2015 Dodge Challenger images were released yesterday and they revealed a massaged exterior, revamped interior, more horsepower, and the same tonnage and largess that we have come to know and love from the third runner in the pony car sales ranks. On the outside of the car a dual inlet hood that harks back to a ’71 Challenger and functional shaker are now part of the program if you choose to opt them. New taillights and a more stylized grill that also harks back to the early 1970s round out the exterior changes.
Inside, there is a new interior that looks pretty good in the photos below but it is a Chrysler parts bin job. The shifter, HVAC controls, and upper portion of the dash with the screen and main air vents are identical to those that we experienced inside the pair of Jeeps we have driven in recent months. That’s not to say that they are bad but it is an indication that Chrysler was looking to spend a little as possible to spruce up the Challenger for the first time since its 2007 debut. We’d argue that it is still the neatest looking and most eye-catching of the Mustang, Camaro, and Challenger triumvirate. That may be due in part to the fact that it sells at a third of the volume of the other two models but we do like the way they look going down the road.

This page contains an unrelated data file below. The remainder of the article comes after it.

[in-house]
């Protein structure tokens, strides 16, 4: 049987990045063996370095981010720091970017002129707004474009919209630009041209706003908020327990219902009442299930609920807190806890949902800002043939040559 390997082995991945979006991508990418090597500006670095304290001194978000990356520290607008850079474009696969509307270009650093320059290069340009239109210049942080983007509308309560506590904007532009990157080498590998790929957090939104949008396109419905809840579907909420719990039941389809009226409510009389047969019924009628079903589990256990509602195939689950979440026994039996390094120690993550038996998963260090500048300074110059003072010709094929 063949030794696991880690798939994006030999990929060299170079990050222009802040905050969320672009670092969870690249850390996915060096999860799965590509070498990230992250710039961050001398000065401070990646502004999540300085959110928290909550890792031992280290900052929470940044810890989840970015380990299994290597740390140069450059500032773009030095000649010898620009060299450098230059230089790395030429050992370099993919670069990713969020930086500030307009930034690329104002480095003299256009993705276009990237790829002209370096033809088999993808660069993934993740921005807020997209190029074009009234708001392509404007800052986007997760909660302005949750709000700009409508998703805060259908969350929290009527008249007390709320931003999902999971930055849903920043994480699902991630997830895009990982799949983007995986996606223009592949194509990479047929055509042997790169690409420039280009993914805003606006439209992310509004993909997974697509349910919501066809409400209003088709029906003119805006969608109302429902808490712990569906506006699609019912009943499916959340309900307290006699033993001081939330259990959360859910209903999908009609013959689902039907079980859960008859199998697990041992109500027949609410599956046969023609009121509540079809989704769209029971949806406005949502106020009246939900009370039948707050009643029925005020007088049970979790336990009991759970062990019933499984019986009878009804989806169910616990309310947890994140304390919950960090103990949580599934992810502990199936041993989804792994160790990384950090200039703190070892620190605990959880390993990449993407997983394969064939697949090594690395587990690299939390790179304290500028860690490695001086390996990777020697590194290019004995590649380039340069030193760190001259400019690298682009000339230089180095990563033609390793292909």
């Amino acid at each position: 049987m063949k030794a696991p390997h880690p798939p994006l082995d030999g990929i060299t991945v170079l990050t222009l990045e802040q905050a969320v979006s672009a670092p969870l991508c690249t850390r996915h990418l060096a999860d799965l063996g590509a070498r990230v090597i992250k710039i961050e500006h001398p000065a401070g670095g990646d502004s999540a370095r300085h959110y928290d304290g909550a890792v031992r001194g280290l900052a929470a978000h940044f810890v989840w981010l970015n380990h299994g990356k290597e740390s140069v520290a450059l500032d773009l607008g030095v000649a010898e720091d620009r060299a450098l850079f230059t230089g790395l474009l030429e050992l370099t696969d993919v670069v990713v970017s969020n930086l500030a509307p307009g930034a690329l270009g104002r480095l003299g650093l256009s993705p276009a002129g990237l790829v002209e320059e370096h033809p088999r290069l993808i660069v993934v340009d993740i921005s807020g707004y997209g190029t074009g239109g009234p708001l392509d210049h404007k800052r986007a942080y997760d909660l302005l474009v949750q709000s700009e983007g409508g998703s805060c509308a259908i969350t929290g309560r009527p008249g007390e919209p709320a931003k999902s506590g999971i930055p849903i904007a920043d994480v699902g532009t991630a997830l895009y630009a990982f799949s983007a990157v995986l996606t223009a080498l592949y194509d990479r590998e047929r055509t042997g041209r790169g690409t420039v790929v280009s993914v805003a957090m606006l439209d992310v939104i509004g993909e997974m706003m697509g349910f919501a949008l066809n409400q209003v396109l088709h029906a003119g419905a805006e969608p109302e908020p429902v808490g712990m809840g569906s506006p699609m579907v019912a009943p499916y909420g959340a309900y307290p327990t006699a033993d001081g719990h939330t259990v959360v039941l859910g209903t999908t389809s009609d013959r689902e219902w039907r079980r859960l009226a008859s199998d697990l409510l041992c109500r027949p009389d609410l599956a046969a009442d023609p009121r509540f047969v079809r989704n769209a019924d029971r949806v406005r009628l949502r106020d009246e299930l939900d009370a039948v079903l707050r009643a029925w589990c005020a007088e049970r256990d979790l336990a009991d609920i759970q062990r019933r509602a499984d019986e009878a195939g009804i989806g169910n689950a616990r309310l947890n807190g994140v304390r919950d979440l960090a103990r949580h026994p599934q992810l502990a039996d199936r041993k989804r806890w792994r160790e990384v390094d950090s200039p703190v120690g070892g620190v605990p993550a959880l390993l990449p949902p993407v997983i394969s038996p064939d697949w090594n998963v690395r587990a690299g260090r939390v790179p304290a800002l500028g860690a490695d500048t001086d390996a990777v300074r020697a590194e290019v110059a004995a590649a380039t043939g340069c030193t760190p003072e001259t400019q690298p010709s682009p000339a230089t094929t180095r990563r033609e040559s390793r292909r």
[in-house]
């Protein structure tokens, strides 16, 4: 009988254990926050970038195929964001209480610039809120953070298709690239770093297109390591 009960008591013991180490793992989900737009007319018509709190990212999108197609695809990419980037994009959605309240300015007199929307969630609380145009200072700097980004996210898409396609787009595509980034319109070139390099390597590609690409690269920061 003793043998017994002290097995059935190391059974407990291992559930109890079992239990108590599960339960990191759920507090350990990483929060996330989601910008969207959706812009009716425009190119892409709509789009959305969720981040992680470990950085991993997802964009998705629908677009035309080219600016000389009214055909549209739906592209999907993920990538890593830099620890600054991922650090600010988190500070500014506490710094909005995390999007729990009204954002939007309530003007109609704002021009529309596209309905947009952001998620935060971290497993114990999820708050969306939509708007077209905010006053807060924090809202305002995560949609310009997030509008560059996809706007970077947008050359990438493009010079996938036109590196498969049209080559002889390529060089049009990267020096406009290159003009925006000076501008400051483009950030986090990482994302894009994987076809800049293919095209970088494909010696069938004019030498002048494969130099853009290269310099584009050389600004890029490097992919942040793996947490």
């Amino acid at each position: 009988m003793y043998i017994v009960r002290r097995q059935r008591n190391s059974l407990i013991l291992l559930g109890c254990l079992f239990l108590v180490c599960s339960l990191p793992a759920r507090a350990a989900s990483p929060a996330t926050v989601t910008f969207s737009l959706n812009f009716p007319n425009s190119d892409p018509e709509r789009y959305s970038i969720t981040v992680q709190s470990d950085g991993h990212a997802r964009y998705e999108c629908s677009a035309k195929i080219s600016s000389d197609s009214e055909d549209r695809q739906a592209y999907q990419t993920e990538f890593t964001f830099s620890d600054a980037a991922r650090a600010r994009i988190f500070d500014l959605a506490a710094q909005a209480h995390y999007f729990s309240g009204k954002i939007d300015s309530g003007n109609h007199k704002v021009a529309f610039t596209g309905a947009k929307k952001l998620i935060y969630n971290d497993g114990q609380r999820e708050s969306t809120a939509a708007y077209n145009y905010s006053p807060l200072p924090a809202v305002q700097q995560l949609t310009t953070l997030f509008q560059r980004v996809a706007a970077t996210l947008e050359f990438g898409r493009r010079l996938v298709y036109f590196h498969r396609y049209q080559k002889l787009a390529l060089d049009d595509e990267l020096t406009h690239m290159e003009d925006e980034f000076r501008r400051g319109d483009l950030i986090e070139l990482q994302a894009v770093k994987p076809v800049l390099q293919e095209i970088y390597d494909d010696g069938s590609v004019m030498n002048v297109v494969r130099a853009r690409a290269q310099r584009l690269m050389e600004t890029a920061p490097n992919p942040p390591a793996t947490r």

Under the hood, things are more exciting as well. The base engine is a 305hp V6 that should scoot the car down the road nicely and make decent mileage for the secretaries and economy conscious buyers looking for an “image” car like the Challenger. The R/T models will get a 375 HP/410 lb-ft making 5.7L Hemi and the big motor is a 6.4L Hemi rated at a blistering 470hp and 470 lb/ft of torque in the 6.4L Scat Pack. The 392 Hemi Scat Pack Shaker model gets kicked up to 485hp and 470 lb/ft. It will be interesting to see where that puts the car in terms of performance up against the Ford and the Chevrolet.
While we may be poking a little good natured fun at the Challenger, we’re glad that it got refreshed and will continue to be sold. The more V8 pony cars the better and we certainly wouldn’t turn one down if Chrysler threw us the keys for a week to shut us up. What do you think? Did Chrysler do just enough? Not enough?